Essays on American politics and foreign policy

By Donald E. Nuechterlein

Donald Nuechterlein is a political scientist and writer who resides near Charlottesville, Virginia. He is the author of numerous books on American politics and foreign policy, including

  • Defiant Superpower: The New American Hegemony, 2005
  • America Recommitted: A Superpower Assesses its Role in a Turbulent World, 2000
  • A Cold War Odyssey, 1997


Donald Nuechterlein



Two recent decisions in Washington, one in the House of Representatives on military assistance to Taiwan and the other a Clinton administration plan to substantially increase military aid to Colombia, pose dangers for U.S. foreign policy.

These actions open the prospect that America could be drawn into military conflicts in South America and in East Asia, one a civil war in Colombia and the other a war with China.

Colombia, a Latin American country lying on the Caribbean just south of Panama, has been torn by various stages of a civil war that has gone on for forty years. What makes Colombia a dangerous situation for the United States is its huge capacity for making illegal drugs, most of which are smuggled into the United States. The Bogota government seems powerless to stop the drug lords who pay huge bribes to get protection from insurgent groups as well as corrupt government officials.

Colombia can justifiably be labeled a "narco-state."

The civil war is being waged by guerrillas who get support from poor peasants who make a living from growing cocoa plants from which the drugs are manufactured. The insurgents also have some appeal among the urban poor. It is estimated that nearly half of the country, the southern part, is currently controlled by the insurgents.

A few weeks ago President Clinton proposed $1.6 billion in U.S. assistance to Colombia to help its military forces wrest control of the cocoa producing territories from the guerrillas and drug lords. Part of this large aid program would go for helicopters and other equipment for use in the anti-drug campaign. Another part would go for training and upgrading local military forces engaged in the anti-insurgency effort. Some funds would be used to help strengthen President Andres Pastrana's government and to reform a judicial system which is heavily influenced by drug money. Finally and not least, American military "advisers" would be provided to train and equip the Colombian military to do the counterinsurgency job.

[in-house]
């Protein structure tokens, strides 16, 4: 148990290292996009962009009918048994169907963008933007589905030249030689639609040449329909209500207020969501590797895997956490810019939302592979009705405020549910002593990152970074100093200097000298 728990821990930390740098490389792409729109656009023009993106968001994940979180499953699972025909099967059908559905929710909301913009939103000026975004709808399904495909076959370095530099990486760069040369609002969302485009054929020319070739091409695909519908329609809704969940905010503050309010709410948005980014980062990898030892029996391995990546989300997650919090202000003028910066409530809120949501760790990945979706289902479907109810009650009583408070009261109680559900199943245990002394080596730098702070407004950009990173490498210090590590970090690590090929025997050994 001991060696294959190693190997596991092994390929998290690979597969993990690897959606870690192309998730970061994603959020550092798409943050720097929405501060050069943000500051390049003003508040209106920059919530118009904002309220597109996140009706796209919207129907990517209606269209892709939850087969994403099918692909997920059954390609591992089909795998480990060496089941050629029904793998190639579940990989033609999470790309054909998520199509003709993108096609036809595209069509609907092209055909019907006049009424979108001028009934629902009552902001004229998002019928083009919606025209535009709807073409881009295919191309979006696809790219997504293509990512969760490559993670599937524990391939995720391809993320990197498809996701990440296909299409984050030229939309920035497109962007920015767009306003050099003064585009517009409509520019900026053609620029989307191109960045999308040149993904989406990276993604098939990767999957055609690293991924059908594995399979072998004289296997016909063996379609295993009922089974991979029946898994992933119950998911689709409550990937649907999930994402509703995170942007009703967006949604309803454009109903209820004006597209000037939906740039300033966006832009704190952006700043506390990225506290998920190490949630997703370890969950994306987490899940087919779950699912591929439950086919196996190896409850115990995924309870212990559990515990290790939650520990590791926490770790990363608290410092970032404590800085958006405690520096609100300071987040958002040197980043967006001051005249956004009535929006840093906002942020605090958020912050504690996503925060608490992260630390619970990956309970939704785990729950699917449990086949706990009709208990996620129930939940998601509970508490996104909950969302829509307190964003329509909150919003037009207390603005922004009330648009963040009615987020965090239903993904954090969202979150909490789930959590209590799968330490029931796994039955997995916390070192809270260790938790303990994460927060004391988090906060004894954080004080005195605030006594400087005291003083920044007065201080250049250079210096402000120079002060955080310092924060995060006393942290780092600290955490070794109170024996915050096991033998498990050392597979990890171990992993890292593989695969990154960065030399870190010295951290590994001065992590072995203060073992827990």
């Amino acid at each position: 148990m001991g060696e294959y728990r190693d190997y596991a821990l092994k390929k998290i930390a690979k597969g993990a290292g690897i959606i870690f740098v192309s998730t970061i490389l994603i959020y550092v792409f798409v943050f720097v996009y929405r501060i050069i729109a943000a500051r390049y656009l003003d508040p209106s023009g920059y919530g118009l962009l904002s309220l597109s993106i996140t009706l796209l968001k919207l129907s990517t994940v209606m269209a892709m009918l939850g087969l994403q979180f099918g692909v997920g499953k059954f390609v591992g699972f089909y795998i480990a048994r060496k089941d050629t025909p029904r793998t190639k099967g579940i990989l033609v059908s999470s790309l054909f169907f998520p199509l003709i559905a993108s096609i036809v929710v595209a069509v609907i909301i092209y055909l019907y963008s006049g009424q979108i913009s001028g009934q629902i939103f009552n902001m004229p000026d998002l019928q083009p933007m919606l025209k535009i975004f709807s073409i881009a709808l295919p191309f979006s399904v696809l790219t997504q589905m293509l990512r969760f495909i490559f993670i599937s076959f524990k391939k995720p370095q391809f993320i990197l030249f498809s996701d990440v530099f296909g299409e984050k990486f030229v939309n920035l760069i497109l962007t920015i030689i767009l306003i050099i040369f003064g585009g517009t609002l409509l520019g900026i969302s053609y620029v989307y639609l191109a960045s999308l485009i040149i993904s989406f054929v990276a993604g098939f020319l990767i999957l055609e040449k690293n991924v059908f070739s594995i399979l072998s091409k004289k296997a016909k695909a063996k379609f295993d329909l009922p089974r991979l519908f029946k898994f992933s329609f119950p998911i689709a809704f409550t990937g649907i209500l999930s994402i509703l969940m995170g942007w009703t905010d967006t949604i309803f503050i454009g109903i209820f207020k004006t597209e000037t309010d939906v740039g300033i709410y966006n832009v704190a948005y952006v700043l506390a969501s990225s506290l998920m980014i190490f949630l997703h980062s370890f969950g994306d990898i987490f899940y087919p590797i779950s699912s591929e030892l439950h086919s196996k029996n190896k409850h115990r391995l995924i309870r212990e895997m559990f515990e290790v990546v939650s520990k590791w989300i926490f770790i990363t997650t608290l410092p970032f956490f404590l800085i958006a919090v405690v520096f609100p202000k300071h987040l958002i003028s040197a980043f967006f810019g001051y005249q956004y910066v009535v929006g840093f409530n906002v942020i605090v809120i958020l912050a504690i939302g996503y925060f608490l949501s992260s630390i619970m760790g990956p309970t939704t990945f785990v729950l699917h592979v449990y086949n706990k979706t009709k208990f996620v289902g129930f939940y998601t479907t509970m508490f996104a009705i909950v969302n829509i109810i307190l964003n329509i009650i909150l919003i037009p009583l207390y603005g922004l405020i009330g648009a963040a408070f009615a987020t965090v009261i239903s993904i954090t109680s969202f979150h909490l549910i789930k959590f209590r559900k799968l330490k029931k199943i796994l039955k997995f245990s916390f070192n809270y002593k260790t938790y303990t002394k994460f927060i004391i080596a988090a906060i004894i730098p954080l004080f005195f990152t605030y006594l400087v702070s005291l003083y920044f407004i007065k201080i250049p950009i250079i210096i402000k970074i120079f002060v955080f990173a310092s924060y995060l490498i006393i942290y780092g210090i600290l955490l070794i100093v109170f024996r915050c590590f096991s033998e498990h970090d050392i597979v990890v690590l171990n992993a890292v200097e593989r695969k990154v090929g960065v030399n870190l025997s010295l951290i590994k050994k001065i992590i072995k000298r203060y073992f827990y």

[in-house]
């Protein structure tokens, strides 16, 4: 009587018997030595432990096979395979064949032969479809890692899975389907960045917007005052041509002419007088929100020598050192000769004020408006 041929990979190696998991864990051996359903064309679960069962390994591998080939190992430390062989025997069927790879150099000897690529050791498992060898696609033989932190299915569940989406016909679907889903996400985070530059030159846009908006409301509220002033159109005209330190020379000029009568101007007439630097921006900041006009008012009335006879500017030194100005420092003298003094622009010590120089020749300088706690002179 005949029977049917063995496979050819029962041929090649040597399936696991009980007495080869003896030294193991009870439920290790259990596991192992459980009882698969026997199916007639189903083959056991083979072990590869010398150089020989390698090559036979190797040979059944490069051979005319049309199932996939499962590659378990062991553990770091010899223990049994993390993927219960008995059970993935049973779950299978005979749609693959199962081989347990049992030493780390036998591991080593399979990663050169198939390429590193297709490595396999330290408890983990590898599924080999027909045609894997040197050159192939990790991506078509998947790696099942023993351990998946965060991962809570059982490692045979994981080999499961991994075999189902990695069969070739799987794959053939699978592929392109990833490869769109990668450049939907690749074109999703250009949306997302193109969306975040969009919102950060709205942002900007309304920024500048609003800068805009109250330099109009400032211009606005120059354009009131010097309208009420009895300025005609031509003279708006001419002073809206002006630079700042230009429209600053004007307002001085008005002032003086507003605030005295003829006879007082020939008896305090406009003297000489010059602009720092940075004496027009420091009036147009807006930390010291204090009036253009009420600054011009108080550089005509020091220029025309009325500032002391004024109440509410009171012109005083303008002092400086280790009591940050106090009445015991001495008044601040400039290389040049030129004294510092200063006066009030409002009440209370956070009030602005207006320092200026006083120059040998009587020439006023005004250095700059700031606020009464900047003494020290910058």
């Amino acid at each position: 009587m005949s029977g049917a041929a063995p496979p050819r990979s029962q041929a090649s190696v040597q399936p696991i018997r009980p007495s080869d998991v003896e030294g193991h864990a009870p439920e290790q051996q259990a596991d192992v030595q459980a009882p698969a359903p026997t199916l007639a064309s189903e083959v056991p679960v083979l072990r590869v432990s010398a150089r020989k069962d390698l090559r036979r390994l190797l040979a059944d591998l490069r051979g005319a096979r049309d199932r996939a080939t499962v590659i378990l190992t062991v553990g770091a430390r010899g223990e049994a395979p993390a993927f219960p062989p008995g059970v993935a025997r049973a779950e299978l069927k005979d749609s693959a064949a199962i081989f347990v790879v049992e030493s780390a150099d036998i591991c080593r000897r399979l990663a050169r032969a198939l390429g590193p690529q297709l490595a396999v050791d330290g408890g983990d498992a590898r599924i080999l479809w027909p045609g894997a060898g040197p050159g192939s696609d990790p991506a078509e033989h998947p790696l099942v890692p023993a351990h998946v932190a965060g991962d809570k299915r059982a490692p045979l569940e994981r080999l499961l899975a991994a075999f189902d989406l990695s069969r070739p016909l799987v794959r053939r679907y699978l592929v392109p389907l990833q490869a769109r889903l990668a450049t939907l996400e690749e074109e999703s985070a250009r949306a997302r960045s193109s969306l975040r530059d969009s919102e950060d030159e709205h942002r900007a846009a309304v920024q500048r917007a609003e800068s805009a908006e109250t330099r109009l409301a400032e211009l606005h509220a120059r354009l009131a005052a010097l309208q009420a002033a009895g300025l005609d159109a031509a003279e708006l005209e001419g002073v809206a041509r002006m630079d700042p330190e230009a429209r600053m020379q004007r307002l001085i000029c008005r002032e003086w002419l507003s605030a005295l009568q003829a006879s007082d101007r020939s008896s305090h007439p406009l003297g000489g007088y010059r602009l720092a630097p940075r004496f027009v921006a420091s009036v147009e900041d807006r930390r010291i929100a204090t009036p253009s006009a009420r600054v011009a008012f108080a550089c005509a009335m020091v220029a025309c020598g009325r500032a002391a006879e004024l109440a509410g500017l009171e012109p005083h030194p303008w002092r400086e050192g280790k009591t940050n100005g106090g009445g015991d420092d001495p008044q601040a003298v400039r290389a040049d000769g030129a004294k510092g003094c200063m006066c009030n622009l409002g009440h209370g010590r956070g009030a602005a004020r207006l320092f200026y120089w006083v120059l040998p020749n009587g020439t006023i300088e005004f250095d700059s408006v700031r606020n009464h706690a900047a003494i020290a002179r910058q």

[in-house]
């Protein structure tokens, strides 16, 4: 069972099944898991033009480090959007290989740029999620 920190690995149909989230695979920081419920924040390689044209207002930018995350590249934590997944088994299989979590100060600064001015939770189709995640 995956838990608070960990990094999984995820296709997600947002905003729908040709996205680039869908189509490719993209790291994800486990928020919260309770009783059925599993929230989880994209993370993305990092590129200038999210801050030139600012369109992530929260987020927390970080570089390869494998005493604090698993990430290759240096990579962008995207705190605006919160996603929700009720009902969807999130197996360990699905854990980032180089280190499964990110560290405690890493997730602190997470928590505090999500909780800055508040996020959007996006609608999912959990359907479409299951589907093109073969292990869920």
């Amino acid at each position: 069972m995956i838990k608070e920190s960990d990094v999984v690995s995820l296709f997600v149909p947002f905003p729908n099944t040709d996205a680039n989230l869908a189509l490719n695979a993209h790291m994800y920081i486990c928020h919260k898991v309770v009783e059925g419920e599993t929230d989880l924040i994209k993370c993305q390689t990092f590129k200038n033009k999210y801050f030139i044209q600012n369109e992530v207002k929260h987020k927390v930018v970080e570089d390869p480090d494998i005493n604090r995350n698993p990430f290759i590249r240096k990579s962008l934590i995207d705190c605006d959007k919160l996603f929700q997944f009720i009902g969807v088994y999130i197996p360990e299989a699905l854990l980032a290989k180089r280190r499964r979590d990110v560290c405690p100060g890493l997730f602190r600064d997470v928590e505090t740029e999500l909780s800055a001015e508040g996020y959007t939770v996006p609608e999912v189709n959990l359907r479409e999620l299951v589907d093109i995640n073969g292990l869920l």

This last proposal is causing members of Congress and outside experts to raise the example of Vietnam. They worry that aiding a counterinsurgency campaign eventually will involve the United States in another country's civil war and result in combat forces being used to bolster Colombia's armed forces. Skeptics recall that President John Kennedy decided in l961-62 to send U.S. military "trainers" in counterinsurgency to Vietnam and that three years later American troops were deployed to fight the North Vietnamese.

Regarding Taiwan, the House of Representatives on February 1 voted 341 to 40 to strengthen U.S. military ties with Taiwan in order to help it counter a recent Chinese military buildup in Southeast China. The measure was supported by both Republicans and Democrats, but the White House and State Department strongly opposed the measure.

The vote highlights the ambiguity in U.S. relations with China, which considers Taiwan a breakaway province. In 1972 the Nixon administration bowed to international pressure and recognized the Chinese regime in Beijing as the government of China and moved the U.S. diplomatic mission from Taipei to Beijing. This action made it possible for Beijing to take over from Taiwan China's seat on the U.N. Security Council. This arrangement was formalized by an agreement in 1979.